"The Oscars will still be something a family in 2013 can sit down and watch and be just fine with," he says. "A family in 1955 might have some issue with it. In 2013, everyone will be fine. Then again, I'm not married and I don't have kids. And my mother was saying (nasty things) out loud by the time I was 5. So maybe I'm the wrong guy to ask."
MacFarlane is game for any question during an extended Valentine's Day discussion on the outdoor patio of the Beverly Hills Hotel, where he shows up, apologetically, a half-hour late for an interview in jeans, a slightly unkempt gray T-shirt and a Boston Red Sox cap pulled low over his head.
"Every once in a while, like this morning, my body just says we are keeping you unconscious for another two hours," he says. "Your body will allow you to push yourself so far and then it just kind of takes over."
His first night of seven-hour sleep in weeks was worth it, but he's still "the dictionary definition of over-scheduled," he says. "I am nowhere near on time."
It's something he had to consider when being offered the gig in September. MacFarlane was immediately on board, despite his packed TV schedule - especially with Family Guy, which he maintains a heavy creative stake in as well as voicing four of the main characters.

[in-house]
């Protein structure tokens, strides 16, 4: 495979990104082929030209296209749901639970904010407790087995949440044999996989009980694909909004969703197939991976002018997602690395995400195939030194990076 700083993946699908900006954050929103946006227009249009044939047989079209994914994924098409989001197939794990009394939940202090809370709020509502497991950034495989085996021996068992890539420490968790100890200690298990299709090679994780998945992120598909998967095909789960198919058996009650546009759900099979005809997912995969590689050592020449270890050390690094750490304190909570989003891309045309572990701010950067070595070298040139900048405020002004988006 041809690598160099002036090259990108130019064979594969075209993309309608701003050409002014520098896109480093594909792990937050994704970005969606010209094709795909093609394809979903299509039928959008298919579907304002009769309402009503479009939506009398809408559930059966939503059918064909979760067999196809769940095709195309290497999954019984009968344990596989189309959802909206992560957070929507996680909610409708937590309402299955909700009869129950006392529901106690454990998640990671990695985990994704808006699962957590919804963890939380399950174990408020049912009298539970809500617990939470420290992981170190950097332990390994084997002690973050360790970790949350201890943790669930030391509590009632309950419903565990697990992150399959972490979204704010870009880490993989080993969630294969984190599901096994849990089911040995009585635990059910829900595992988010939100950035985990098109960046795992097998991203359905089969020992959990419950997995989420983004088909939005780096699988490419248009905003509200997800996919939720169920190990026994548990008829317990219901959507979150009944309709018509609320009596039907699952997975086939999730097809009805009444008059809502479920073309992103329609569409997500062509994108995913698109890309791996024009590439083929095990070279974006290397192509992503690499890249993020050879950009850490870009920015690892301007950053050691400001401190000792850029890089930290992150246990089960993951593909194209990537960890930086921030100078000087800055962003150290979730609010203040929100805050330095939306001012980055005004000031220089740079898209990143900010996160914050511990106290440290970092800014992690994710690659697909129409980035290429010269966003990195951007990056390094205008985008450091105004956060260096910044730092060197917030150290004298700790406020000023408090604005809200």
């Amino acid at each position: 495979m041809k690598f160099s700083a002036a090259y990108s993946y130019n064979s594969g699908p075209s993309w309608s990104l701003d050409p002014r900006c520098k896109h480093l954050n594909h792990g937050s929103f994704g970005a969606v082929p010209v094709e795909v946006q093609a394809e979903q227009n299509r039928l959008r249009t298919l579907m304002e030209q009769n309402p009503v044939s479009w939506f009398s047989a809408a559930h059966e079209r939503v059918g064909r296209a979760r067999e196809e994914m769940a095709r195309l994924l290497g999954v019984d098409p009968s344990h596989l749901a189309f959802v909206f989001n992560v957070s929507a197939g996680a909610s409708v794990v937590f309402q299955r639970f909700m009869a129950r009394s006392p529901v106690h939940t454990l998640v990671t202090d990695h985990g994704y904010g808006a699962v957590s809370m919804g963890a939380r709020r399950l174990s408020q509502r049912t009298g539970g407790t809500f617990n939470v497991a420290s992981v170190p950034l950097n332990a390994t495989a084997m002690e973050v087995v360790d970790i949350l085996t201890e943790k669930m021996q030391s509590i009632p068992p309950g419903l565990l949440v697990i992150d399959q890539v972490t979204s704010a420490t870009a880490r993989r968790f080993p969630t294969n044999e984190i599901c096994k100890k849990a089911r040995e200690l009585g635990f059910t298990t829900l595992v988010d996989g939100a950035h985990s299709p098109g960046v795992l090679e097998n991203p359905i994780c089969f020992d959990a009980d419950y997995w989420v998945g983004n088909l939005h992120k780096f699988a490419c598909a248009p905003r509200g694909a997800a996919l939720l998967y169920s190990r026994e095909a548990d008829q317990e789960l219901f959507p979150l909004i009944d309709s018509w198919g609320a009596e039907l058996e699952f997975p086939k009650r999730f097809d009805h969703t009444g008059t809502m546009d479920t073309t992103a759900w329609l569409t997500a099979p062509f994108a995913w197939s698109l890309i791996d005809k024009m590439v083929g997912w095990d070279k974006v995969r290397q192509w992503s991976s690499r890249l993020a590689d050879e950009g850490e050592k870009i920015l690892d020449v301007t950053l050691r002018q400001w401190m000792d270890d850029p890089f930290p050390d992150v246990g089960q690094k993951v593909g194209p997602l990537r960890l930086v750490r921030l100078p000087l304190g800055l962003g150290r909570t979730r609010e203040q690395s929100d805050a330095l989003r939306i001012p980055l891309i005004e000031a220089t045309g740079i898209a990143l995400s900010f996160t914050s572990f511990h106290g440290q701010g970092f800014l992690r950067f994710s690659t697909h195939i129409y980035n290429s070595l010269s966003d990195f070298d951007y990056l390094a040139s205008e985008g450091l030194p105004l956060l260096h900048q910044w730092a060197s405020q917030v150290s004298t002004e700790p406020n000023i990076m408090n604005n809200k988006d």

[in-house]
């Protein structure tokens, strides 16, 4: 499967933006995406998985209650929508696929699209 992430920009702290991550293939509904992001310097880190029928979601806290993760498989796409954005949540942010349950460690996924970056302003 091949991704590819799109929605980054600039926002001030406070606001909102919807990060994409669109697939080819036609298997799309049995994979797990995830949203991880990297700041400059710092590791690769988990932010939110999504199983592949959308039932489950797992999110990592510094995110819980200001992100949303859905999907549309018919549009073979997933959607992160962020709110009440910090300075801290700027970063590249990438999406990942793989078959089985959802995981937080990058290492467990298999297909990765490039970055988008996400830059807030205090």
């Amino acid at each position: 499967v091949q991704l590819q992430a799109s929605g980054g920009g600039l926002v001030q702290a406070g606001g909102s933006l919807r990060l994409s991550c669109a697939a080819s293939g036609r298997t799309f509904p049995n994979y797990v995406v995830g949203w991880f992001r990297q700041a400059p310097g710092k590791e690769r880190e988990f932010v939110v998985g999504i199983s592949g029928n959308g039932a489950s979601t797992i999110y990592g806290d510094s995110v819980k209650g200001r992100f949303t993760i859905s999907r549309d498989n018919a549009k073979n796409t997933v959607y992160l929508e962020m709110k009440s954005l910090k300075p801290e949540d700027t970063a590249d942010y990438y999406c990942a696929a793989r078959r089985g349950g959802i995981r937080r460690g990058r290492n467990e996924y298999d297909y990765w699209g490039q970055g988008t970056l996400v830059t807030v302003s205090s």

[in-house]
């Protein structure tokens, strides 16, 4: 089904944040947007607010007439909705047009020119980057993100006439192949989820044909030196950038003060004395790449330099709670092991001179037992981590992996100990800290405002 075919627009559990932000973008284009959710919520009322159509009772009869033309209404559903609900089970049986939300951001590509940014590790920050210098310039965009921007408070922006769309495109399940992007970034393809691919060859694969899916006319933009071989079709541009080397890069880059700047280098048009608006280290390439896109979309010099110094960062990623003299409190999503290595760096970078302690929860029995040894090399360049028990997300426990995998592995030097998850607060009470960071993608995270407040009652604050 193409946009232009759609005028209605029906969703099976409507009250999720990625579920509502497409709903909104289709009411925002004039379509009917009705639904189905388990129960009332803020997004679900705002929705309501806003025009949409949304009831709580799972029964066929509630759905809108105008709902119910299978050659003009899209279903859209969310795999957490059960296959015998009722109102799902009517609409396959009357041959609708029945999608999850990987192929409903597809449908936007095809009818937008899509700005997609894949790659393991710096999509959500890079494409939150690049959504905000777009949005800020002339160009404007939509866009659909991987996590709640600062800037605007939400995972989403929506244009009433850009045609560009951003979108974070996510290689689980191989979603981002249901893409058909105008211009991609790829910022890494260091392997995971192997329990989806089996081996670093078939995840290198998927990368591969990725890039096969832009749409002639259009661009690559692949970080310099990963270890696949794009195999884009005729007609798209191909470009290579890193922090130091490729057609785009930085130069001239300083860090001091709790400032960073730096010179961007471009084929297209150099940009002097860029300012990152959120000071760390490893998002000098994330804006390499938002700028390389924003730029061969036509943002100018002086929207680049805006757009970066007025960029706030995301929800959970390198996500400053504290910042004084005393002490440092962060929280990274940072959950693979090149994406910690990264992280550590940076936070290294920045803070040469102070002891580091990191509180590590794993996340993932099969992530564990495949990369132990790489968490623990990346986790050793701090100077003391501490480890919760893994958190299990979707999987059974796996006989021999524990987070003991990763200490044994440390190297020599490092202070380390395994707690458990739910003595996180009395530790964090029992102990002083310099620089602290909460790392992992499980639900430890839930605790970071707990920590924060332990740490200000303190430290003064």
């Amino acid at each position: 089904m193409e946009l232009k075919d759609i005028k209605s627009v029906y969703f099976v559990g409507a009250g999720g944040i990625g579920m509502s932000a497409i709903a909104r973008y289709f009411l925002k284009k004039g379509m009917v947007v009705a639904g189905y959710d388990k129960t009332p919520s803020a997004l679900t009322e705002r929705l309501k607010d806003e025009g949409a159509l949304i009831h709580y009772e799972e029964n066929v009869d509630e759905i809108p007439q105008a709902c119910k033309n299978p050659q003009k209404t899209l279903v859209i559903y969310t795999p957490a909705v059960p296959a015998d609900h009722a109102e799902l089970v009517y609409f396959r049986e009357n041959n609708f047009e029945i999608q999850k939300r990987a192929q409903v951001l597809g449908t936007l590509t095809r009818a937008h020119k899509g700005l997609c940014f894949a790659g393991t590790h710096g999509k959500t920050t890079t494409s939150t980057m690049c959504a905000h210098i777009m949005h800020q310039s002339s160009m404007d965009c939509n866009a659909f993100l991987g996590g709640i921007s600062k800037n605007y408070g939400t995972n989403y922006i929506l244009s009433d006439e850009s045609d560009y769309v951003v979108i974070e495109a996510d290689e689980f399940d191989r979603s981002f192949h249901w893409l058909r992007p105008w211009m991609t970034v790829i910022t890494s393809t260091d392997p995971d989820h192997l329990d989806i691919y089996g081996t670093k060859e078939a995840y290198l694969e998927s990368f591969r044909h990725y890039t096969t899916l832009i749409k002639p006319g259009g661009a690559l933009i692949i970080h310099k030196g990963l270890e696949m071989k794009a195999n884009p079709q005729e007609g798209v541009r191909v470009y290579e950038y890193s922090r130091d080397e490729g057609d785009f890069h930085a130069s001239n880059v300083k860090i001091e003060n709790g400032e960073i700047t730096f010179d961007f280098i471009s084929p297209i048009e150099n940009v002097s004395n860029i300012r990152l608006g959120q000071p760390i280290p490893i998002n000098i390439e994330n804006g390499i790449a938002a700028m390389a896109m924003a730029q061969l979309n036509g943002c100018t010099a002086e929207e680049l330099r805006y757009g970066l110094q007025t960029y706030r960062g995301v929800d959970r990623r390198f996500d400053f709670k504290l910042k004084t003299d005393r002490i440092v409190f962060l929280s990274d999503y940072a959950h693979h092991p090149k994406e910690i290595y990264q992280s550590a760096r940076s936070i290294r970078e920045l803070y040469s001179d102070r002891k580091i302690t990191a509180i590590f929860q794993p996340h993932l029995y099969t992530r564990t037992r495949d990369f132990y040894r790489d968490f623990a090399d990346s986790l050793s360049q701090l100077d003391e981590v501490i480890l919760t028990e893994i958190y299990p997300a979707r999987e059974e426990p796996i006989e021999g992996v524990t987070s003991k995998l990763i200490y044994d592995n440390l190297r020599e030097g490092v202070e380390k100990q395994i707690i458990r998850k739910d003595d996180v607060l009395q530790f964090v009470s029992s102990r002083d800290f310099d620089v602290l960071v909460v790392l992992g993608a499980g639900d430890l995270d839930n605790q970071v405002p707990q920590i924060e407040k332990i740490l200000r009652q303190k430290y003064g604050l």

"Oddly, I had no reservations," he says. "Subsequently, the thought crossed my mind maybe I am in over my head. But we've all worked so hard on this program. If this thing tanks, it won't be for lack of preparation. I will have put five months of work into this."
The producers have tantalizingly leaked a few details of the show: It will be full of musical performances, including Barbra Streisand singing for the first time at the Oscars in 36 years, and Adele performing the theme from Skyfall. MacFarlane, who has recorded an album of pop standards, also will show off his pipes, but it definitely will not be in a Streisand duet ("She'll do just fine on her own").